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Famous Newspapers Often Reprinted

Historical newspapers were often reprinted to be sold or given away as souvenirs as far back as 1826. They were available at souvenir stands in the area of the event (e.g. Ford's Theatre) or for special events such as a GAR meeting. These filled a demand for the items that the surviving originals could not fill.

Unfortunately today many people find these reprints tucked away in trunks or boxes in their attic thinking they found a historical treasure. Surely it must be original because it is so old. Sadly they look old because they are old, just not an original issue. While the original issue might survive in a small handful of copies (two in one case), tens or hundreds of thousands were reprinted and they have a much higher survival rate. The American Antiquarian Society is fortunate enough to have originals of the most often reprinted issues.

The most often reprinted issues were:

  • Ulster County Gazette. Kingston, New York, January 4, 1800. This has a report on the death of George Washington. It is the earliest reprinted American newspaper, first reprinted in 1826. AAS and the Library of Congress have the only two known issues. Over sixty reprints have been identified.
  • New York Herald. April 15, 1865. This has the first report of the assassination of Abraham Lincoln. Some reprints have an out of date woodcut of Lincoln showing him beardless. The original did not have any illustrations and this was added later to make the newspaper more visually appealing. Another common feature of some reprints is the Extra 8:10 a.m. edition.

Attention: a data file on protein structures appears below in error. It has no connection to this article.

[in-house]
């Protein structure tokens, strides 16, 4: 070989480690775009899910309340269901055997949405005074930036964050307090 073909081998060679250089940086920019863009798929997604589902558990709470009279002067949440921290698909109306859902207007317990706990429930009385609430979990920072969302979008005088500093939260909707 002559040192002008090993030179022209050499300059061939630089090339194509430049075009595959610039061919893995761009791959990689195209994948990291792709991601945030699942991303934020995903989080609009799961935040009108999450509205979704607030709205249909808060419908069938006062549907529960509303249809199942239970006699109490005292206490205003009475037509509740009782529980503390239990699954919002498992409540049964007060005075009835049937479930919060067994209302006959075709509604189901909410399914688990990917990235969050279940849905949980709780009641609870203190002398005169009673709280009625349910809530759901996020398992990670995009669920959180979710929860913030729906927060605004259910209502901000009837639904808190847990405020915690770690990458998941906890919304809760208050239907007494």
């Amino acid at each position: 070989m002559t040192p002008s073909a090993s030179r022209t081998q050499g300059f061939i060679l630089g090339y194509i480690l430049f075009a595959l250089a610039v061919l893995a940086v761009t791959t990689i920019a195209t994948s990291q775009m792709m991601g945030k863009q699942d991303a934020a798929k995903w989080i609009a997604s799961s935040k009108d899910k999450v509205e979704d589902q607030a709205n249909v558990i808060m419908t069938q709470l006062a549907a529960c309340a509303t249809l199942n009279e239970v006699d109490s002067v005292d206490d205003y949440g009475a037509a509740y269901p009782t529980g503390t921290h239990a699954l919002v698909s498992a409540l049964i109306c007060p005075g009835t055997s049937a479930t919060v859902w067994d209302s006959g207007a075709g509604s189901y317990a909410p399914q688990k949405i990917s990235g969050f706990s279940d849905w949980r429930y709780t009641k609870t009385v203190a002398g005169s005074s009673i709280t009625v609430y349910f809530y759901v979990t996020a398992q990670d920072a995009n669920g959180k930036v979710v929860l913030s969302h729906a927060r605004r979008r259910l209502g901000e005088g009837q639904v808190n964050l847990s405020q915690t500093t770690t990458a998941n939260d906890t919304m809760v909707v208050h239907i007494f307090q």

• Daily Citizen. Vicksburg, Mississippi. When General Grant and his troupes took over the city, the printer, J.M. Swords, fled leaving the type standing. By this time due to a paper shortage, Swords was printing the newspaper on the back of unused wallpaper. The Union soldiers reset the type in the last column and printed a special issue for themselves. Very few originals have survived, but it has been reprinted over thirty times. AAS has 3 copies of the original, each printed on a different pattern of wallpaper.
In Joseph Gavit's A List of American Newspaper Reprints (NY: The New York Public Library, 1931), he lists 187 different reprints and many more have been identified since its publication.

The Library of Congress issued a series of 18 Information Circulars on authenticating old newspapers. The text is now available online at:

- Vincent Golden, Curator of Newspapers and Periodicals



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Last updated January 30, 2005

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